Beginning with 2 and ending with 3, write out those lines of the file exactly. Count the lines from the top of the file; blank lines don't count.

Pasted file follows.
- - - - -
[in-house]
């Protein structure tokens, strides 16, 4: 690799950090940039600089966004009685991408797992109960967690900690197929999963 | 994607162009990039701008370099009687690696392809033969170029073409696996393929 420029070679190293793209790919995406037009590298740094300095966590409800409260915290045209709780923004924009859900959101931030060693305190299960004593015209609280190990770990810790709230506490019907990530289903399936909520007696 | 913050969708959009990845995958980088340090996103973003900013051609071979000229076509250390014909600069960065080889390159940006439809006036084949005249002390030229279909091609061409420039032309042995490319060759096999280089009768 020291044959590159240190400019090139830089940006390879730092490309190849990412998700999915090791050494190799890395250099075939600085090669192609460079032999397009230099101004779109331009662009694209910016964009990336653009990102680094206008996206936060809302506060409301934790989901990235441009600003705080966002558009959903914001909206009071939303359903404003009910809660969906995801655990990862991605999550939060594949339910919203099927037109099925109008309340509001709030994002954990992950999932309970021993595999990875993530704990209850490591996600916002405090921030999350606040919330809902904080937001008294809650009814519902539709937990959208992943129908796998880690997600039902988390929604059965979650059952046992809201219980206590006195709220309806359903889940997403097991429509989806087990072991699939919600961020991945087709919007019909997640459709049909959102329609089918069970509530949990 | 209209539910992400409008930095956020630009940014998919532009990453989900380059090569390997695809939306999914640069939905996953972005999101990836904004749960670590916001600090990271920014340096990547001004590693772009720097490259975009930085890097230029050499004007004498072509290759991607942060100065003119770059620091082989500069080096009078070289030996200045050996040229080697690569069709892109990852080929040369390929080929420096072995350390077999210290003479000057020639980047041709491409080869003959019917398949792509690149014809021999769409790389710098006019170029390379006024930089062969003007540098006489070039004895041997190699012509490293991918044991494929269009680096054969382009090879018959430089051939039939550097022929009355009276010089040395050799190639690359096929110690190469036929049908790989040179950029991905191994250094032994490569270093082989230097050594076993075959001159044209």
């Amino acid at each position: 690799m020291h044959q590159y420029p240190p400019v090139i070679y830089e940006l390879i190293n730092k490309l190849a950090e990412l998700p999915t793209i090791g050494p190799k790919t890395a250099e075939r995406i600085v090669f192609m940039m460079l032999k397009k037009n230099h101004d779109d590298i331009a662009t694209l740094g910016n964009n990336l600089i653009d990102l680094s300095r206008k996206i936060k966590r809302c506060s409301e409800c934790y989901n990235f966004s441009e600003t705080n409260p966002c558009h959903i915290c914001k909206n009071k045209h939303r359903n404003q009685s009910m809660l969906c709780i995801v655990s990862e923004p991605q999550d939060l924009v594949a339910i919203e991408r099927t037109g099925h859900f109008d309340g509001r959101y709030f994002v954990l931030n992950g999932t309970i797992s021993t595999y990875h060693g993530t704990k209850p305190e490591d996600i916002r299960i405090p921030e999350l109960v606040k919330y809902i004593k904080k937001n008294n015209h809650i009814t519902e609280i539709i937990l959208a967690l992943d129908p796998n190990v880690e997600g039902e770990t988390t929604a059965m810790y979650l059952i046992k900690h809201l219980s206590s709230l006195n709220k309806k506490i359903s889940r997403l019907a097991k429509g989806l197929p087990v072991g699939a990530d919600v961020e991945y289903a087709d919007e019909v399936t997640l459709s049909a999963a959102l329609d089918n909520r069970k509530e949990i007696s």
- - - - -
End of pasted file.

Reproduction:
């Protein structure tokens, strides 16, 4: 690799950090940039600089966004009685991408797992109960967690900690197929999963 | 994607162009990039701008370099009687690696392809033969170029073409696996393929 420029070679190293793209790919995406037009590298740094300095966590409800409260915290045209709780923004924009859900959101931030060693305190299960004593015209609280190990770990810790709230506490019907990530289903399936909520007696 | 913050969708959009990845995958980088340090996103973003900013051609071979000229076509250390014909600069960065080889390159940006439809006036084949005249002390030229279909091609061409420039032309042995490319060759096999280089009768 020291044959590159240190400019090139830089940006390879730092490309190849990412998700999915090791050494190799890395250099075939600085090669192609460079032999397009230099101004779109331009662009694209910016964009990336653009990102680094206008996206936060809302506060409301934790989901990235441009600003705080966002558009959903914001909206009071939303359903404003009910809660969906995801655990990862991605999550939060594949339910919203099927037109099925109008309340509001709030994002954990992950999932309970021993595999990875993530704990209850490591996600916002405090921030999350606040919330809902904080937001008294809650009814519902539709937990959208992943129908796998880690997600039902988390929604059965979650059952046992809201219980206590006195709220309806359903889940997403097991429509989806087990072991699939919600961020991945087709919007019909997640459709049909959102329609089918069970509530949990 | 209209539910992400409008930095956020630009940014998919532009990453989900380059090569390997695809939306999914640069939905996953972005999101990836904004749960670590916001600090990271920014340096990547001004590693772009720097490259975009930085890097230029050499004007004498072509290759991607942060100065003119770059620091082989500069080096009078070289030996200045050996040229080697690569069709892109990852080929040369390929080929420096072995350390077999210290003479000057020639980047041709491409080869003959019917398949792509690149014809021999769409790389710098006019170029390379006024930089062969003007540098006489070039004895041997190699012509490293991918044991494929269009680096054969382009090879018959430089051939039939550097022929009355009276010089040395050799190639690359096929110690190469036929049908790989040179950029991905191994250094032994490569270093082989230097050594076993075959001159044209």
């Amino acid at each position: 690799m020291h044959q590159y420029p240190p400019v090139i070679y830089e940006l390879i190293n730092k490309l190849a950090e990412l998700p999915t793209i090791g050494p190799k790919t890395a250099e075939r995406i600085v090669f192609m940039m460079l032999k397009k037009n230099h101004d779109d590298i331009a662009t694209l740094g910016n964009n990336l600089i653009d990102l680094s300095r206008k996206i936060k966590r809302c506060s409301e409800c934790y989901n990235f966004s441009e600003t705080n409260p966002c558009h959903i915290c914001k909206n009071k045209h939303r359903n404003q009685s009910m809660l969906c709780i995801v655990s990862e923004p991605q999550d939060l924009v594949a339910i919203e991408r099927t037109g099925h859900f109008d309340g509001r959101y709030f994002v954990l931030n992950g999932t309970i797992s021993t595999y990875h060693g993530t704990k209850p305190e490591d996600i916002r299960i405090p921030e999350l109960v606040k919330y809902i004593k904080k937001n008294n015209h809650i009814t519902e609280i539709i937990l959208a967690l992943d129908p796998n190990v880690e997600g039902e770990t988390t929604a059965m810790y979650l059952i046992k900690h809201l219980s206590s709230l006195n709220k309806k506490i359903s889940r997403l019907a097991k429509g989806l197929p087990v072991g699939a990530d919600v961020e991945y289903a087709d919007e019909v399936t997640l459709s049909a999963a959102l329609d089918n909520r069970k509530e949990i007696s």